This memory also makes me think of the ingredients and foodstuffs that, in the decades since, have found their way more successfully into our pantries. Olive oil is out of the medicinal cupboard and into the pantry, in many incarnations. Spices and herbs have proliferated and represent many cuisines of the world; there’s more than just Keen’s curry now! There’s more varieties of pasta than you can poke a spaghetti strand at. And there may not be burghul, but there’s couscous and freekah and the now-commonplace quinoa. Who’d have guessed!
But back to tabouli. In theory, it’s a lovely, refreshing idea — and a perfect solution to the abundance of cucumbers coming out of dad’s garden, and my own healthy supply of tomatoes. But something had to be done about the burghul. I remembered a recipe using brown rice, but on warm summer days, brown rice seems too heavy (and takes too long to cook).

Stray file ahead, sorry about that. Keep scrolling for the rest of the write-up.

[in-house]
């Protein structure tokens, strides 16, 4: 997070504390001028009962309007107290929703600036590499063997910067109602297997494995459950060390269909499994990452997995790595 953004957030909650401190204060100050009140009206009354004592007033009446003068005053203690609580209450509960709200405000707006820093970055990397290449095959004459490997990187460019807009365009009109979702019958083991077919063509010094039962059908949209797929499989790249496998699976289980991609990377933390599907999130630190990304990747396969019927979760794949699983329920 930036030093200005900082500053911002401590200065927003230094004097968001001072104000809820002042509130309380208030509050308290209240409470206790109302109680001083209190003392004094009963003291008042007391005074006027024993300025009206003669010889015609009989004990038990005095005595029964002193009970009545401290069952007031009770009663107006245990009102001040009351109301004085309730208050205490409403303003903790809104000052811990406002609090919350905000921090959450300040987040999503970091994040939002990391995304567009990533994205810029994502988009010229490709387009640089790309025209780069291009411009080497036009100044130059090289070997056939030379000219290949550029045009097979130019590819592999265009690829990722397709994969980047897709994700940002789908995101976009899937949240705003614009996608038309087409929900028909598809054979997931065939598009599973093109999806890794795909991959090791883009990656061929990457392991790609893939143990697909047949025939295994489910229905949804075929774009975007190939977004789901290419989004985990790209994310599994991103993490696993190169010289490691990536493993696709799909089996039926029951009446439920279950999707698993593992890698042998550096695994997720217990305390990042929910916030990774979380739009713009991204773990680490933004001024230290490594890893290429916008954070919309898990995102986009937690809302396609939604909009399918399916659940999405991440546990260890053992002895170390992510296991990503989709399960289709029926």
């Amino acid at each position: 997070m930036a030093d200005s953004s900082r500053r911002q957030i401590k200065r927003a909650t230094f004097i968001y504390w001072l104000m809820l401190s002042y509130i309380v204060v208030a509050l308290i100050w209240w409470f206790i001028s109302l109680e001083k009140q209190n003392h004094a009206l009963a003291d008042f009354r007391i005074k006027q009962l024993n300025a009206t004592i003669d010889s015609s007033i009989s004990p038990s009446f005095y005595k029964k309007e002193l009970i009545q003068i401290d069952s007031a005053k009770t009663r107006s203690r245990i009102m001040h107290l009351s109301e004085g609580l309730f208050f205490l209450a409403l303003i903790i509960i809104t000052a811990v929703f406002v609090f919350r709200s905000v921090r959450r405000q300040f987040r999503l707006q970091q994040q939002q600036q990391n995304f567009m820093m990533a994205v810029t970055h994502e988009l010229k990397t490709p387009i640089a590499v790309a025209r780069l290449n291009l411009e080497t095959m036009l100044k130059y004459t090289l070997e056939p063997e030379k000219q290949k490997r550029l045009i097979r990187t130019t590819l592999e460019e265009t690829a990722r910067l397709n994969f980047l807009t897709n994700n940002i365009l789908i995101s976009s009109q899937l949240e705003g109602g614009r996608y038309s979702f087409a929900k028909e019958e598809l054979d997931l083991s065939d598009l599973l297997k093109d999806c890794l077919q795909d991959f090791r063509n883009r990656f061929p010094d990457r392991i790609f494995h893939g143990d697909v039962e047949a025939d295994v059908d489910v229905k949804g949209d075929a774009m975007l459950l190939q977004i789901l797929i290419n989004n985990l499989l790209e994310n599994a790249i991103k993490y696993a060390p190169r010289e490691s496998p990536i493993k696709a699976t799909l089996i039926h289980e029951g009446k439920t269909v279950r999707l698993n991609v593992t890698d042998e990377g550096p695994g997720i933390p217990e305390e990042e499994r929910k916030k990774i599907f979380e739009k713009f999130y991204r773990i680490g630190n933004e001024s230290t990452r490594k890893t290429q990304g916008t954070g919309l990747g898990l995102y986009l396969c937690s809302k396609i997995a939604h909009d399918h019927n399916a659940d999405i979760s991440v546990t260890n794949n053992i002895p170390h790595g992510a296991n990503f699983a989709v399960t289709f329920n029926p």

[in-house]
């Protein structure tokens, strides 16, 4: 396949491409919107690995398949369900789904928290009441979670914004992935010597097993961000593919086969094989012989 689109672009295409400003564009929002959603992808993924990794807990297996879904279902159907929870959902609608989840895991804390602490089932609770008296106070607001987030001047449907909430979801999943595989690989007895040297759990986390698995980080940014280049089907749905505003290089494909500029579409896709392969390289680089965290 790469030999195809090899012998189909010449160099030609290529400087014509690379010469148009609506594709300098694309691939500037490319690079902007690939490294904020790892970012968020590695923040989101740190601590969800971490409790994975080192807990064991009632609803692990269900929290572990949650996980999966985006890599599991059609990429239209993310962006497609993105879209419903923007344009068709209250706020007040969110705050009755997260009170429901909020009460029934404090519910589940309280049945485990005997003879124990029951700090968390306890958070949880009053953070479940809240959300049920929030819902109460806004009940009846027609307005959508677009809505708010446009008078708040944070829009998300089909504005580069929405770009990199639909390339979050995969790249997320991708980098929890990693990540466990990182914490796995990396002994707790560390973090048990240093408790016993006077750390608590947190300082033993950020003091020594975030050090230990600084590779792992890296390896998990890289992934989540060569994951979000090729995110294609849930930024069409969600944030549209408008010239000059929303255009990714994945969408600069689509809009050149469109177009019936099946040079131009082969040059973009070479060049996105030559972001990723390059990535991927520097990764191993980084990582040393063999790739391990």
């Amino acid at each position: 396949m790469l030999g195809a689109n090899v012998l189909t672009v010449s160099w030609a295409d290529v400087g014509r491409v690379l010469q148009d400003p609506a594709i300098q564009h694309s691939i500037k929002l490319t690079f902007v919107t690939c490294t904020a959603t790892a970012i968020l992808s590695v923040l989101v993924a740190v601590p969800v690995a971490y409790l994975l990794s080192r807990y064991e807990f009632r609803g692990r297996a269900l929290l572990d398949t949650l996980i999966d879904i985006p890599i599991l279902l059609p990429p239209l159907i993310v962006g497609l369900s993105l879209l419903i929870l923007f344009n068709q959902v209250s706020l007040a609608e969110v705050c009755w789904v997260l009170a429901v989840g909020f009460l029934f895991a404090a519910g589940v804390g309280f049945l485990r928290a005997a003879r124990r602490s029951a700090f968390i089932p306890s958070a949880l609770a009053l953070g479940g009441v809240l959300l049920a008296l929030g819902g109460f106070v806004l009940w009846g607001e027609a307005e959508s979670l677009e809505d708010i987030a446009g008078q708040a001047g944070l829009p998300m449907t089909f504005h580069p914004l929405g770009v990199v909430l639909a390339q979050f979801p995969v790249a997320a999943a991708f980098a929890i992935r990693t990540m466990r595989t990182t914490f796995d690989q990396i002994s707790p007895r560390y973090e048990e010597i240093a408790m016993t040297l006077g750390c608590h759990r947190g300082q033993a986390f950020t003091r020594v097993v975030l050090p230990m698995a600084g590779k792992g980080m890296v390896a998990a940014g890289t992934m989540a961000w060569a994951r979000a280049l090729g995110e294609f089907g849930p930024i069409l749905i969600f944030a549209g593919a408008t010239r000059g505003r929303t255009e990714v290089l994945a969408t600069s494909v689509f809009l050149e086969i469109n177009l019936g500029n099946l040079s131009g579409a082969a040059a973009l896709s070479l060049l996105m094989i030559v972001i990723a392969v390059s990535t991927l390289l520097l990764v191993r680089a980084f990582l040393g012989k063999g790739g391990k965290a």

So I’ve substituted wholemeal couscous, which takes a mere blink to make, and is soft and definitely not gritty. While it’s softening, you can cut up the green and the red — these are the colour of summer, vibrant green beans and basil, and ruby-rich tomatoes.
I’ve been using spring onions, and great handfuls of baby-tender curly parsley and basil; then lots of juicy, seedy cucumbers from dad. The tomatoes are the pure red of a roma-style mamma mia, or the darker black krim or stripey orange big beryl (I have a girl crush on her this season!). I’ve also been adding lightly steamed green beans (because I have loads of those) and occasionally, some juicy red capsicum for some extra crunch. Then a drizzle of olive oil, a good squeeze of lemon juice; and strangely, never salt – all this homegrown produce tastes so fresh and cool, I don’t need any seasoning.
I got all art-director fancy for the top photo, arranging the tomatoes in a line; but mostly my tabouli is a big jumble, more like this: